Indigenous tribes in Brazil are forming “brigadas” (brigades) to fight forest fires on their lands, often caused by loggers, land grabbers and hunters.
It’s an initiative funded by the Brazilian Institute of the Environment and Renewable Natural Resources (Ibama) that was expanded earlier this year to fight fires during the Amazon dry season from July to November. Each “brigadista” receives training and a monthly salary.
Indigenous reserves account for around 13 per cent of Brazil’s national territory and protecting them is considered vital in the fight against climate change.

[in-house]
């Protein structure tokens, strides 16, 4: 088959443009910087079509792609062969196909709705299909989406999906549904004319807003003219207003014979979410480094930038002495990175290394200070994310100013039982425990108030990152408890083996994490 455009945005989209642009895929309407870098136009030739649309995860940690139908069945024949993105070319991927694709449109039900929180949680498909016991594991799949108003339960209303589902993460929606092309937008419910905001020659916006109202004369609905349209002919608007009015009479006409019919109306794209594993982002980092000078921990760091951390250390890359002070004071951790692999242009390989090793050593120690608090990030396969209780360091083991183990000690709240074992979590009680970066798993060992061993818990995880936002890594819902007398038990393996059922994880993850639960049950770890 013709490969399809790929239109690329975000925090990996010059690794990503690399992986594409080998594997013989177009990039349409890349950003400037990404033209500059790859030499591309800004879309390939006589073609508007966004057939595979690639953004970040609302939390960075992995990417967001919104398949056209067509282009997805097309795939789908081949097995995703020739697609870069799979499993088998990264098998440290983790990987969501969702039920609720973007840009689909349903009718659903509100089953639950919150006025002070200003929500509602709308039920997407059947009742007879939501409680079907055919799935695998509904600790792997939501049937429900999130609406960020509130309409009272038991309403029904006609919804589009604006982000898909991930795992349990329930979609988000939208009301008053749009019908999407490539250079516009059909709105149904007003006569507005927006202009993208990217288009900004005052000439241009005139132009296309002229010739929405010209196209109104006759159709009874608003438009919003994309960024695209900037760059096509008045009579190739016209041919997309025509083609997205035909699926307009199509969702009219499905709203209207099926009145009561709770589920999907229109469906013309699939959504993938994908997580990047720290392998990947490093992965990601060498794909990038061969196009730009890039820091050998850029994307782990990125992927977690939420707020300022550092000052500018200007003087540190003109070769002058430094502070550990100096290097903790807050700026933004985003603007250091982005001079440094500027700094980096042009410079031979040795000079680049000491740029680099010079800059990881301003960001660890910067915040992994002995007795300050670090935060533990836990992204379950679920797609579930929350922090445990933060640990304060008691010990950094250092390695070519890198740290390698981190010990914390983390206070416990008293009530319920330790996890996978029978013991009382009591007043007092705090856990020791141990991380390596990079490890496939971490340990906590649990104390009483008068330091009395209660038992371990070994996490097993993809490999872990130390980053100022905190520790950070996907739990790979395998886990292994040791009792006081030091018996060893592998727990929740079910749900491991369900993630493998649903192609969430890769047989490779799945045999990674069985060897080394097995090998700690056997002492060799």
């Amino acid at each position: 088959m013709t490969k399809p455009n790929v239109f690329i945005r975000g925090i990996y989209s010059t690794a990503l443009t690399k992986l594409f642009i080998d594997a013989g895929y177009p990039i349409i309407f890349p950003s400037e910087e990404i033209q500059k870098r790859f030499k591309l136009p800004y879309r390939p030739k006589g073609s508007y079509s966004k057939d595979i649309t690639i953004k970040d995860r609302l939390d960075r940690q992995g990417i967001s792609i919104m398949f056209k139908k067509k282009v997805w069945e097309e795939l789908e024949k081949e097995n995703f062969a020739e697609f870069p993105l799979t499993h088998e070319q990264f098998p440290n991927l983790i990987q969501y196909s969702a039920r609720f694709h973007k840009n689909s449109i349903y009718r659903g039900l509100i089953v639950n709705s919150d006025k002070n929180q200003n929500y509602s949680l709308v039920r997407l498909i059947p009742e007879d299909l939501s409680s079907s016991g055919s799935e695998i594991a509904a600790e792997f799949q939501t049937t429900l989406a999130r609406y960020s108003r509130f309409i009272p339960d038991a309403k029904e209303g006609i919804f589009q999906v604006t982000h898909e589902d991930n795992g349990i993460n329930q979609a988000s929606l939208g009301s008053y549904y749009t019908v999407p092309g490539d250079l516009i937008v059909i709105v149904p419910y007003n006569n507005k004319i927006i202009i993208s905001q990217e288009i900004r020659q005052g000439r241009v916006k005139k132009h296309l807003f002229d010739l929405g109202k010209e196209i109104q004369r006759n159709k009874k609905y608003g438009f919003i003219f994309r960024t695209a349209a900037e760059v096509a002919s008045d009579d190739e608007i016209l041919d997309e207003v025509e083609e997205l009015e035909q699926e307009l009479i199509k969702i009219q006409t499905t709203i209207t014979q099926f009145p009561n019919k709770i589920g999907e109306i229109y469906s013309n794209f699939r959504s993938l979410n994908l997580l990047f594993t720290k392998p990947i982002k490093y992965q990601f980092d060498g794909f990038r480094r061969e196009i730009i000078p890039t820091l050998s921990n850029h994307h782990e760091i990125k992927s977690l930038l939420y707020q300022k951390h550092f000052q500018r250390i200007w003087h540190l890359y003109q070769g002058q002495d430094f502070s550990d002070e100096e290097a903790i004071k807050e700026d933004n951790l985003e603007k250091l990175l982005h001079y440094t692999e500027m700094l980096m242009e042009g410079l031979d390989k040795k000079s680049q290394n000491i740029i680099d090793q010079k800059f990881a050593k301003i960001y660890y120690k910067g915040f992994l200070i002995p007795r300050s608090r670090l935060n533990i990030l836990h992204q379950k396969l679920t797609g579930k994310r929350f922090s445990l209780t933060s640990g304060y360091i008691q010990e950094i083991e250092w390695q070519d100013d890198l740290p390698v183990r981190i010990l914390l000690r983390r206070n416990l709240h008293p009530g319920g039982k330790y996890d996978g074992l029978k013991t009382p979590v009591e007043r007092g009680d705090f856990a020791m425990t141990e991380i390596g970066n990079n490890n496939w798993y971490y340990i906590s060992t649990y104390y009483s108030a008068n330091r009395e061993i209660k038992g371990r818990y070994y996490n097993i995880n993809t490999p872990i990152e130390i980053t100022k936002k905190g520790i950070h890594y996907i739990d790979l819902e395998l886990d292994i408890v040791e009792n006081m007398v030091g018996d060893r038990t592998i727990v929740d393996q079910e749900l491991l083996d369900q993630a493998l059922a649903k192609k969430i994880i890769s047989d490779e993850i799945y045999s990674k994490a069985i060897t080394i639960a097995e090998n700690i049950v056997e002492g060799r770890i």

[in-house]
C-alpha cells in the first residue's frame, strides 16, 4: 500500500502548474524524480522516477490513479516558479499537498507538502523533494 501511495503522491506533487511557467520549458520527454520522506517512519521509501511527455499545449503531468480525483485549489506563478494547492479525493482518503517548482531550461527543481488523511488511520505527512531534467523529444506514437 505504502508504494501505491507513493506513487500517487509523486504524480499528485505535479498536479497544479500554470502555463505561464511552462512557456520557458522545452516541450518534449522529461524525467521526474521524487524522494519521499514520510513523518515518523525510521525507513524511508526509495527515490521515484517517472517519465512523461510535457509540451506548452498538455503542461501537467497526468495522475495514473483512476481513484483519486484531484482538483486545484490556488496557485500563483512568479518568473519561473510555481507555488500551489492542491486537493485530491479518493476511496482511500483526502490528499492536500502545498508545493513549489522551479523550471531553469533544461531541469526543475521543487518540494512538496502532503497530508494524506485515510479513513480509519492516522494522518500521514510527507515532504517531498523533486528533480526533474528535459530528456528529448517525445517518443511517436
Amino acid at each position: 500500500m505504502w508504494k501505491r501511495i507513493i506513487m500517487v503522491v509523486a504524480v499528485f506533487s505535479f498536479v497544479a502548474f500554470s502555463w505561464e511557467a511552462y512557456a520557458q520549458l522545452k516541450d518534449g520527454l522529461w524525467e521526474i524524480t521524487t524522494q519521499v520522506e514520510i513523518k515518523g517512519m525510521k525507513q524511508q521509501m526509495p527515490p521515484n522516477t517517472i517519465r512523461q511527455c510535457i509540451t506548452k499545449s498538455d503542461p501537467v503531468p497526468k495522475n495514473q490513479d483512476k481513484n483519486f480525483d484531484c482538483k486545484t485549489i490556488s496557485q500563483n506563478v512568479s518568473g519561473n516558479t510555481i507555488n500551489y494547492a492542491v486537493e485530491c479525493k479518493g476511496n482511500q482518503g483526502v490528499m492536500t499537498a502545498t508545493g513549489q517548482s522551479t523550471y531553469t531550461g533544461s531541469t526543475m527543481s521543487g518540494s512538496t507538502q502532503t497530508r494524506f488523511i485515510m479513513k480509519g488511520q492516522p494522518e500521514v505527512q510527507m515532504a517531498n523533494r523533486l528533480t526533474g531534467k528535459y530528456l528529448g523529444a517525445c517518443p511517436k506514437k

So far, officials say the “brigadistas” initiative has been a success, reducing the number of fires, while providing livelihoods based on conservation on a very cost effective basis. However, the future of the project could be in jeopardy depending on the results of Brazil’s elections, scheduled for the end of October, with far right anti Indigenous and climate change skeptic Jair Bolsonaro the front-runner.
I was with Ibama last week and visited an Indigenous territory where the brigades work in the state of Maranhão, one of the worst affected by forest fires and illegal logging that has lost 75 per cent of it’s Amazon forest cover.